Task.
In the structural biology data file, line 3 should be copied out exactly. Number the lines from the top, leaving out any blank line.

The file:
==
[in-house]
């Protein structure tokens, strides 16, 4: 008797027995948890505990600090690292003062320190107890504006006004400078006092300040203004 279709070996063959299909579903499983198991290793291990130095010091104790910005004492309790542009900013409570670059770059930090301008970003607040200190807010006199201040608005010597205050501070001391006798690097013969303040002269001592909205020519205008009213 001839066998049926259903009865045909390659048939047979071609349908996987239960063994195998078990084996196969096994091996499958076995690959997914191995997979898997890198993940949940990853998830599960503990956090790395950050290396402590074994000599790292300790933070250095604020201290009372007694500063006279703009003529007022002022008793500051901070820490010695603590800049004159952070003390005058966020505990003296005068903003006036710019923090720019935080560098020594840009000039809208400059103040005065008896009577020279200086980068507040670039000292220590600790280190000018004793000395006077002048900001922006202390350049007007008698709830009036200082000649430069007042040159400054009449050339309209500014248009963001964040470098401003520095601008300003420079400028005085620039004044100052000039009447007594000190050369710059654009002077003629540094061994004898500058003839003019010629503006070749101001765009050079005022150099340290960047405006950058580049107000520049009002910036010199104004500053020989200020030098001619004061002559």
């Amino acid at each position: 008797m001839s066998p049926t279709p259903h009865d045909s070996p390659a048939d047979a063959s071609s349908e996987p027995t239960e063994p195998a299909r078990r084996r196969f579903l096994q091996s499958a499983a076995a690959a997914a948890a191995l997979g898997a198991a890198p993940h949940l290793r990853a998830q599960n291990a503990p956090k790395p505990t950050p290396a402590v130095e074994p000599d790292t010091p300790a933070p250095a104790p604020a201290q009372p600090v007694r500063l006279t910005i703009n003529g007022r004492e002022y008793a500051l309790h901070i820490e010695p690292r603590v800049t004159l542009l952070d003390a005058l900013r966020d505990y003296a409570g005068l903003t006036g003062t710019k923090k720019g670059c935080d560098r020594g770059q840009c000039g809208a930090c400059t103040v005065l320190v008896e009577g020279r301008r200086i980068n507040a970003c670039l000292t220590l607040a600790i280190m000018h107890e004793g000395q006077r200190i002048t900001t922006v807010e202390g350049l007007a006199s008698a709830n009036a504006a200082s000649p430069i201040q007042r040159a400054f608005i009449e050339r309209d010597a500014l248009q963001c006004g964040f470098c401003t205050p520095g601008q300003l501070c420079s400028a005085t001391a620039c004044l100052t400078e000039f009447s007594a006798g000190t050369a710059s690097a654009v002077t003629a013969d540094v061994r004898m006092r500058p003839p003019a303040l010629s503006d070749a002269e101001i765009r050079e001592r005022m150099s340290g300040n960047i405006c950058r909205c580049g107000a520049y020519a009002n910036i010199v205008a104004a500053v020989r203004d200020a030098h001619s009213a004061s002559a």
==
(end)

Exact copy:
């Amino acid at each position: 008797m001839s066998p049926t279709p259903h009865d045909s070996p390659a048939d047979a063959s071609s349908e996987p027995t239960e063994p195998a299909r078990r084996r196969f579903l096994q091996s499958a499983a076995a690959a997914a948890a191995l997979g898997a198991a890198p993940h949940l290793r990853a998830q599960n291990a503990p956090k790395p505990t950050p290396a402590v130095e074994p000599d790292t010091p300790a933070p250095a104790p604020a201290q009372p600090v007694r500063l006279t910005i703009n003529g007022r004492e002022y008793a500051l309790h901070i820490e010695p690292r603590v800049t004159l542009l952070d003390a005058l900013r966020d505990y003296a409570g005068l903003t006036g003062t710019k923090k720019g670059c935080d560098r020594g770059q840009c000039g809208a930090c400059t103040v005065l320190v008896e009577g020279r301008r200086i980068n507040a970003c670039l000292t220590l607040a600790i280190m000018h107890e004793g000395q006077r200190i002048t900001t922006v807010e202390g350049l007007a006199s008698a709830n009036a504006a200082s000649p430069i201040q007042r040159a400054f608005i009449e050339r309209d010597a500014l248009q963001c006004g964040f470098c401003t205050p520095g601008q300003l501070c420079s400028a005085t001391a620039c004044l100052t400078e000039f009447s007594a006798g000190t050369a710059s690097a654009v002077t003629a013969d540094v061994r004898m006092r500058p003839p003019a303040l010629s503006d070749a002269e101001i765009r050079e001592r005022m150099s340290g300040n960047i405006c950058r909205c580049g107000a520049y020519a009002n910036i010199v205008a104004a500053v020989r203004d200020a030098h001619s009213a004061s002559a």